Welcome to the latest edition of This Week in Pensions! We have gathered the best stories about pensions and retirement security from the previous week. This is the news you need to know in the fight for a secure retirement.
State and local pension plan funding levels again tick upward, MissionSquare Research Institute Finds by MissionSquare Research Institute. According to a report by MissionSquare Research Institute, funding levels of public pension plans continue to make significant improvements as they continue to recover from the impact of the Great Recession and failed funding practices by lawmakers. Current funding levels are the highest they’ve been since 2010. The research found that as of December 2021, funding statuses nationwide improved from 72.2% to 75.4%. Increasing funding levels accredited to implementing sustainable funding practices such as making the total actuarial required contribution by state and local governments. Additionally, improvement is the result of the recovery of the financial markets after they dipped in March of 2020 with the onset of the pandemic. Senior Research Analyst Gerald Young said, “Robust financial markets certainly are playing a role in higher funded ratios. We also see that regardless of a pension plan’s historical funded status, plan contributions are at or near the actuarially required levels. Failure to make required pension contributions on time and in full can lead to long-term funding shortfalls.”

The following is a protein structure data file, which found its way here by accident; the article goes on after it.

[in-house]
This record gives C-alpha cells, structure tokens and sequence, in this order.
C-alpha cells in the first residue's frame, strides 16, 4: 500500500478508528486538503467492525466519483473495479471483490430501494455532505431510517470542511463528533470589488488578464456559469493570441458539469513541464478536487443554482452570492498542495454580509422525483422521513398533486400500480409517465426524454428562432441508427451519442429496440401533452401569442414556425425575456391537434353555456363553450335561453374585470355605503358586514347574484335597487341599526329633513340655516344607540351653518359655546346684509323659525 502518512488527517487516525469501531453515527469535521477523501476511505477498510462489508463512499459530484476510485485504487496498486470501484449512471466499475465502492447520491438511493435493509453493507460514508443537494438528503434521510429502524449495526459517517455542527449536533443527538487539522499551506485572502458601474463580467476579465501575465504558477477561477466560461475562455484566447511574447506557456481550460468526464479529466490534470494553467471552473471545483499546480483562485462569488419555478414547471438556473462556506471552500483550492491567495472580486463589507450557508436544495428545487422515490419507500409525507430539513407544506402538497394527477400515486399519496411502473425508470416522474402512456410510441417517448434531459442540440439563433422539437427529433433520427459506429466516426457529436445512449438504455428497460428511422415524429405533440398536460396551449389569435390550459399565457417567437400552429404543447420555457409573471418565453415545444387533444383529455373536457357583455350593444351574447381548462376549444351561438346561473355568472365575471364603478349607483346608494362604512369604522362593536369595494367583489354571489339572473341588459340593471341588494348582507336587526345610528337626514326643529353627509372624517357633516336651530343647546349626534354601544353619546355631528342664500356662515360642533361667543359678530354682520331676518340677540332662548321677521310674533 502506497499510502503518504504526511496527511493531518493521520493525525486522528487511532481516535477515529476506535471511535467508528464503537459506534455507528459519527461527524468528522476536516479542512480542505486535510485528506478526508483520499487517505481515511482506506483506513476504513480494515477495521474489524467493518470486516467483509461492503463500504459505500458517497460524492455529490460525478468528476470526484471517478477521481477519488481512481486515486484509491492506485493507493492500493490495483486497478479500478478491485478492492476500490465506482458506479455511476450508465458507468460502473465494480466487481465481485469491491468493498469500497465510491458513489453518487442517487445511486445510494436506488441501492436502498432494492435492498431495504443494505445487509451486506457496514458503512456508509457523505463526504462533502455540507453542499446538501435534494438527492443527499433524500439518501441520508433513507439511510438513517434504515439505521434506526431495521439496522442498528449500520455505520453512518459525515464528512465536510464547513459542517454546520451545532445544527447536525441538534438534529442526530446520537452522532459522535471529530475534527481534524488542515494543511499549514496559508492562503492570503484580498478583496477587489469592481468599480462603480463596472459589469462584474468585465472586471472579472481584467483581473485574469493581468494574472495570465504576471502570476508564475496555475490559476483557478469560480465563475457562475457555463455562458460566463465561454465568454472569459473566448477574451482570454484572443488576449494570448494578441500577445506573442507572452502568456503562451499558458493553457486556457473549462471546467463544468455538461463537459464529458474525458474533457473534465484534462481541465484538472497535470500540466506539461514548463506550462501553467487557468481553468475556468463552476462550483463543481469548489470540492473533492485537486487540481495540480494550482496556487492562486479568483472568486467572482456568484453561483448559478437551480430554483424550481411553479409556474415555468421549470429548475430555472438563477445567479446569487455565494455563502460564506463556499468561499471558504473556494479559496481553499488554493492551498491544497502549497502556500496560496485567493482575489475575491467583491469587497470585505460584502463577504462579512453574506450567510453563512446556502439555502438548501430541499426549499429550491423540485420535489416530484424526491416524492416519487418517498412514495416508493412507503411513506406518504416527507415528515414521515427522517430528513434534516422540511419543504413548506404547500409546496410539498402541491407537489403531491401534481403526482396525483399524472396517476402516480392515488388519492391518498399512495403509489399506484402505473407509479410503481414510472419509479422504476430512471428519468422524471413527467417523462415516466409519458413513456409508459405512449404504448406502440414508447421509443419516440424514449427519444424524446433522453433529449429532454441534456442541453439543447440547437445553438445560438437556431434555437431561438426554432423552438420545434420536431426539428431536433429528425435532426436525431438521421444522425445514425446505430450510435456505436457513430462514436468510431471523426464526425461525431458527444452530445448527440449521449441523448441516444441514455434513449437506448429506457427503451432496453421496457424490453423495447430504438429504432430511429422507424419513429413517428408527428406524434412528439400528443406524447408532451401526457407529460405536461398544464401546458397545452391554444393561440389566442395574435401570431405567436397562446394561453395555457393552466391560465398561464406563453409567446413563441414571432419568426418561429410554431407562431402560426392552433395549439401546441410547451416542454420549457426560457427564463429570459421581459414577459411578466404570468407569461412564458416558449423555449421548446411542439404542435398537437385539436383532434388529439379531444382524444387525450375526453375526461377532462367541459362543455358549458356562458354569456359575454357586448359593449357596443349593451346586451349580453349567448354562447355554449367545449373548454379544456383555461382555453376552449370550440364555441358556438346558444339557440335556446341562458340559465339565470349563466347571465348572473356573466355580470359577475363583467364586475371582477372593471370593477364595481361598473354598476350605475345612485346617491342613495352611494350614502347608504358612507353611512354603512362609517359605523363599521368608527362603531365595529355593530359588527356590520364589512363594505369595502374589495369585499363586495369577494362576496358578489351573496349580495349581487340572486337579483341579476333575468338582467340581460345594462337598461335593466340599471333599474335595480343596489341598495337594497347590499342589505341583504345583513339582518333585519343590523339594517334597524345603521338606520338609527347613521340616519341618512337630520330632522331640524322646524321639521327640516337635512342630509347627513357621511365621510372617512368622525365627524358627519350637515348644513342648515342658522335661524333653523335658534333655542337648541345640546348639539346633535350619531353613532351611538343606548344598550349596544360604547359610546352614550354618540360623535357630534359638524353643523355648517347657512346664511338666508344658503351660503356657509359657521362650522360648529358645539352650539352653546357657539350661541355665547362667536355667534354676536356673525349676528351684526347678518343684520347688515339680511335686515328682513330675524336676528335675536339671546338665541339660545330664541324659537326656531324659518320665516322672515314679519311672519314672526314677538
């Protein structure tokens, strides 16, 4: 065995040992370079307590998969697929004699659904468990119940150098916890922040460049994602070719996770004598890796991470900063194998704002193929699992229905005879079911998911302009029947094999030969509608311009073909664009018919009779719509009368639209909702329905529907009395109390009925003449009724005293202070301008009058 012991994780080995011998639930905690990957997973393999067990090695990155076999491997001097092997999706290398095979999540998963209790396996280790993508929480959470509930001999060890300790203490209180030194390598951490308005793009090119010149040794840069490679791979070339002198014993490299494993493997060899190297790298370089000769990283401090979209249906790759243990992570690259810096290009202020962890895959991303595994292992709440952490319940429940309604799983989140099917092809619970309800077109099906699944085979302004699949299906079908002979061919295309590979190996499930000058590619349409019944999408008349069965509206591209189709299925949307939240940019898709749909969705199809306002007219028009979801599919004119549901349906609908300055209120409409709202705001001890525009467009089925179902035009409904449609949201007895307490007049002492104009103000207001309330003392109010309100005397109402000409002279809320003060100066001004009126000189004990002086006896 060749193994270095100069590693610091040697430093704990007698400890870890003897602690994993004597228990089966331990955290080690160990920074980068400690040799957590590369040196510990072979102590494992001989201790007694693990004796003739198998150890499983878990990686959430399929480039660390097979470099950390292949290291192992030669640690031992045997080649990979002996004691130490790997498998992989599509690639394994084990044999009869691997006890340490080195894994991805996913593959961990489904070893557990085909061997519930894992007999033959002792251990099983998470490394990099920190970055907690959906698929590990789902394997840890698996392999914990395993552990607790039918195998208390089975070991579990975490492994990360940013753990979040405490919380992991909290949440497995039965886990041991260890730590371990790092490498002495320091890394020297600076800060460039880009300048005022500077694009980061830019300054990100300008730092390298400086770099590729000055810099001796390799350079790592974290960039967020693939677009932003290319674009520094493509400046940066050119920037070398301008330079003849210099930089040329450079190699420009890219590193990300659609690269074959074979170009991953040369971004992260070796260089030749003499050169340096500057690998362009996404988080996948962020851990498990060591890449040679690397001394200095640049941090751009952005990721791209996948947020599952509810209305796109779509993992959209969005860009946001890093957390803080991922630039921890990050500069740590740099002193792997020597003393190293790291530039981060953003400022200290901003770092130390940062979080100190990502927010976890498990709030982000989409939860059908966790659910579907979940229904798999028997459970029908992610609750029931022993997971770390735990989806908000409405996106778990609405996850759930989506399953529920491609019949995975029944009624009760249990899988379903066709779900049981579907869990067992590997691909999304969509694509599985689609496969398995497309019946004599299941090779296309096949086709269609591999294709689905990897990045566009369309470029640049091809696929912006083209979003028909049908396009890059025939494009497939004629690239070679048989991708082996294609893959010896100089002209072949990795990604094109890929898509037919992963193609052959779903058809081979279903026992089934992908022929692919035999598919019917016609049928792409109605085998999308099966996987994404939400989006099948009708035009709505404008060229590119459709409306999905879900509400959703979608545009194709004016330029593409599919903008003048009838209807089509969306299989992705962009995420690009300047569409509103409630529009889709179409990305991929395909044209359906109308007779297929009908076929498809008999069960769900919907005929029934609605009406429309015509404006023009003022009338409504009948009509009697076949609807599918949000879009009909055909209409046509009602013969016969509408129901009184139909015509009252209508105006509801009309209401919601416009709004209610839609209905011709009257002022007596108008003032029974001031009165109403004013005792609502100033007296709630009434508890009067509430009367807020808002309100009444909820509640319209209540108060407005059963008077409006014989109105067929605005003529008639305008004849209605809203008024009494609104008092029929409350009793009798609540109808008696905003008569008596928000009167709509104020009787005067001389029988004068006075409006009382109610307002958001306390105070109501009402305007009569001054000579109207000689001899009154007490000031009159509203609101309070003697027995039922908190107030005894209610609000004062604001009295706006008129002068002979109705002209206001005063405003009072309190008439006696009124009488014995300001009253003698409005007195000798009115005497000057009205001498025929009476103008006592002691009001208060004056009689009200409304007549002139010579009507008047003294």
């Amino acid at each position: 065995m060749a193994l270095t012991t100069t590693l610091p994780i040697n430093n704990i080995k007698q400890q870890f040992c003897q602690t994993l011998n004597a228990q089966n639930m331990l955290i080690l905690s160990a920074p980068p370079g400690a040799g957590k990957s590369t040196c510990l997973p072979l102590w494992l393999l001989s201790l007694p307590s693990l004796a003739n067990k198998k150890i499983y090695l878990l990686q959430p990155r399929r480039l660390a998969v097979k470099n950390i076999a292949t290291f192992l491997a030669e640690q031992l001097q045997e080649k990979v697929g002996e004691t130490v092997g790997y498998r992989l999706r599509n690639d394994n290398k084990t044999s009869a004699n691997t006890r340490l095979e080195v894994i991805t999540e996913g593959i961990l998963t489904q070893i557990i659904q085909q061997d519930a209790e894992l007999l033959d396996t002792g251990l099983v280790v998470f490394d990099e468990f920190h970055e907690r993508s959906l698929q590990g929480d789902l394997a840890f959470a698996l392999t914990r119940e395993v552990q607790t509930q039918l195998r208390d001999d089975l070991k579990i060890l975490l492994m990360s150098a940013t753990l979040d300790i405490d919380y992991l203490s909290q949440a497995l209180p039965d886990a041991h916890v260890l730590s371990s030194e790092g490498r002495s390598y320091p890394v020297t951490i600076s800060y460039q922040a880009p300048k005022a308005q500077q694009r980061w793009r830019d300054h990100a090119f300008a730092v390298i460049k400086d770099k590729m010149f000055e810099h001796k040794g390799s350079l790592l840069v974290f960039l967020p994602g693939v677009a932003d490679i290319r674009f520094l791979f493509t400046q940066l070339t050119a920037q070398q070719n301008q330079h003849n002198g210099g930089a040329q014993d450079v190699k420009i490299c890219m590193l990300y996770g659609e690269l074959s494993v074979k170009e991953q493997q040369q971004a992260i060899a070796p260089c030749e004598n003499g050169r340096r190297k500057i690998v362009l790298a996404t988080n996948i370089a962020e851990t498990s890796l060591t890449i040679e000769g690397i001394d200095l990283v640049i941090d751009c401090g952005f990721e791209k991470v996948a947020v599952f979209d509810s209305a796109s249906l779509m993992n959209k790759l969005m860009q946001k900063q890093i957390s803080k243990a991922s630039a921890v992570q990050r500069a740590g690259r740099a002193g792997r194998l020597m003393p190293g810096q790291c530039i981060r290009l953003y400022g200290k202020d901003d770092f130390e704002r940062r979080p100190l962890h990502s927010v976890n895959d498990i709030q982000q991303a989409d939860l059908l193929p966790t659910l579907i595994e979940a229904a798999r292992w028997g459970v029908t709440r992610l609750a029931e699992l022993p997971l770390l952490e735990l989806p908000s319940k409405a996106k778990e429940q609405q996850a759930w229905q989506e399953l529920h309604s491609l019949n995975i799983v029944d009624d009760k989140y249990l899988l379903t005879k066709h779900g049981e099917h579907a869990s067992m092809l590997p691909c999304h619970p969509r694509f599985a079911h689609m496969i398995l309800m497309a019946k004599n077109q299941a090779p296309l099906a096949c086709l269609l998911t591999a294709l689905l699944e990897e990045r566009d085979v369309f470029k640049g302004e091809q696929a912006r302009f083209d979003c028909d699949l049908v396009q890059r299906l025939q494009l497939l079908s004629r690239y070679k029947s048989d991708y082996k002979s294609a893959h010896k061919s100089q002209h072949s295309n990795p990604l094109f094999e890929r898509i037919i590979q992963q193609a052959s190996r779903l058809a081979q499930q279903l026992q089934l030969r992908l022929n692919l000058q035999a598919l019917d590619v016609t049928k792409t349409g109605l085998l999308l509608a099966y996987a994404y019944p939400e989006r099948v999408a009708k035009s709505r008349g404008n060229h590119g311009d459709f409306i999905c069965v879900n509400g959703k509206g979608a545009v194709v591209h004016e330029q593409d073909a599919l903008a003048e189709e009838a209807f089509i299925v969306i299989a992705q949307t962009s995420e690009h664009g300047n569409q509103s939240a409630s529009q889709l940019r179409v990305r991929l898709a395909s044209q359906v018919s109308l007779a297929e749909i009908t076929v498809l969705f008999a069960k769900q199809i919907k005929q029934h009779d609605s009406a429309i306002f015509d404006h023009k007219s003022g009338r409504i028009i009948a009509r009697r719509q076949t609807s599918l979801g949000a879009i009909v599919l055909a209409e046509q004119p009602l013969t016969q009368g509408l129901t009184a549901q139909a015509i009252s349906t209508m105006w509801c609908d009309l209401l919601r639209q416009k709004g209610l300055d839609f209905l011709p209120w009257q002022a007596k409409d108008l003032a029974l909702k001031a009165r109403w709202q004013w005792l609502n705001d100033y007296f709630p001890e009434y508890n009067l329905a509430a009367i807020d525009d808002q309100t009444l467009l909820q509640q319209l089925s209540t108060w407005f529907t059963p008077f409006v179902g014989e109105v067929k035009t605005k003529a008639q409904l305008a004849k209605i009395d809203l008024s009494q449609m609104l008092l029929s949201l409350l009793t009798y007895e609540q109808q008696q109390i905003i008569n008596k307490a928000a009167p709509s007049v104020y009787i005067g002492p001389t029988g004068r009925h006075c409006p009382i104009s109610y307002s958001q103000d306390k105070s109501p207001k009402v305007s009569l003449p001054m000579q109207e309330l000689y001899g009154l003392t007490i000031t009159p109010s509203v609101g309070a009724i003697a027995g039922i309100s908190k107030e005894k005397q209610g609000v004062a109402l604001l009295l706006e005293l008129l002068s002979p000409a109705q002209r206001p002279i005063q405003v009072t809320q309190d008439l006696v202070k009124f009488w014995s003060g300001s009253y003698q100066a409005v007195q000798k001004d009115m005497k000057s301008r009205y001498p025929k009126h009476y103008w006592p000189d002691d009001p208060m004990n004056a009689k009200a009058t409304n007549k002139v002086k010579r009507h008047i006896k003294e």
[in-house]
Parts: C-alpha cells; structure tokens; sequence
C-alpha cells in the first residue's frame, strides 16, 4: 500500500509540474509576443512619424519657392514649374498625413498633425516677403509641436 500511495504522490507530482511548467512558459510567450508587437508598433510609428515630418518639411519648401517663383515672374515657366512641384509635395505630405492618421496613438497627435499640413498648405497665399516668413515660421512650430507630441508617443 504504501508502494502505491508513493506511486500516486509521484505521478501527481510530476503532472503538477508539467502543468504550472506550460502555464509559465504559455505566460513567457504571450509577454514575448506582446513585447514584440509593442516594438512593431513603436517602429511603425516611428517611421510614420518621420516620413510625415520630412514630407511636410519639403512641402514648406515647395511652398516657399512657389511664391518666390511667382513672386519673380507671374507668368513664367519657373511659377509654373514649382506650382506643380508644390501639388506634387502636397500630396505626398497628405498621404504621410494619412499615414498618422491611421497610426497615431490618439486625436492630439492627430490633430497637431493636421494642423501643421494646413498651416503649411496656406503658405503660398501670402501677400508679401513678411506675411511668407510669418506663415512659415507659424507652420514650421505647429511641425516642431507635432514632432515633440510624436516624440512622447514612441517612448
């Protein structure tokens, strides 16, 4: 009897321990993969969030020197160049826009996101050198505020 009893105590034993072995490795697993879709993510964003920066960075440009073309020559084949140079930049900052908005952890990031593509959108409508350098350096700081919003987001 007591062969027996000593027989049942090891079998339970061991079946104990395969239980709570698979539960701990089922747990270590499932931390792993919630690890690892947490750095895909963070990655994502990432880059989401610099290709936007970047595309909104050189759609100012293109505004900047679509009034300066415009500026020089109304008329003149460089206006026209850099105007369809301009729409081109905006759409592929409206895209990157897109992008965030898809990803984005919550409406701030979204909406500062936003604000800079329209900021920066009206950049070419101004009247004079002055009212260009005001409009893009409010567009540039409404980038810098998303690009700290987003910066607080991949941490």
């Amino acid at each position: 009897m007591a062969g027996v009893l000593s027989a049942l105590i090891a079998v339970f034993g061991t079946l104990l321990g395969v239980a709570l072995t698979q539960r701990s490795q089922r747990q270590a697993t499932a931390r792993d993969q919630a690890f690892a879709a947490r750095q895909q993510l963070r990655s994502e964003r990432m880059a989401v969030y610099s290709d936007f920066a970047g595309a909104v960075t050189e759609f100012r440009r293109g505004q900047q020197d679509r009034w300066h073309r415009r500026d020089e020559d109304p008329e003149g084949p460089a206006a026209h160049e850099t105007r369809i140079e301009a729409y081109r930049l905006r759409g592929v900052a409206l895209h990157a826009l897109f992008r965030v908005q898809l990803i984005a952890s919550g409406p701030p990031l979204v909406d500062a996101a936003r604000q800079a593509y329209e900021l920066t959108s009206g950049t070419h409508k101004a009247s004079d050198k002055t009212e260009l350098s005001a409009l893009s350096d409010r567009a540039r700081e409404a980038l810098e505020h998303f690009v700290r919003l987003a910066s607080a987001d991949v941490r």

Retirement Is Complex And Expensive, But Pensions Have Built-In Advantages by Dan Doonan. In his op-ed for Forbes, Dan Doonan, National Institute on Retirement Security Executive Director, makes multiple points about why defined-benefit pension plans are the best option for U.S. retirees. Defined-benefit plans provide a more secure benefit at a lower administrative cost due to the pooling of longevity risks, higher investment returns, and a more “balanced” collection of assets. Longer life expectancies have caused many Americans participating in defined-contribution plans too often find themselves unable to make ends meet if they outlive their retirement savings. Retirees participating in a defined-benefit pension plan receive monthly checks for the rest of their lives, eliminating this struggle. Defined-benefit plans are able to outperform defined-contribution plans because they are able to pool assets across many individuals and optimize investment risk. Because defined-contribution plans are individually managed, they do not have as much money to invest and are less resilient to market fluctuations.
Be sure to check back in next Friday for the latest news in the fight for a secure retirement!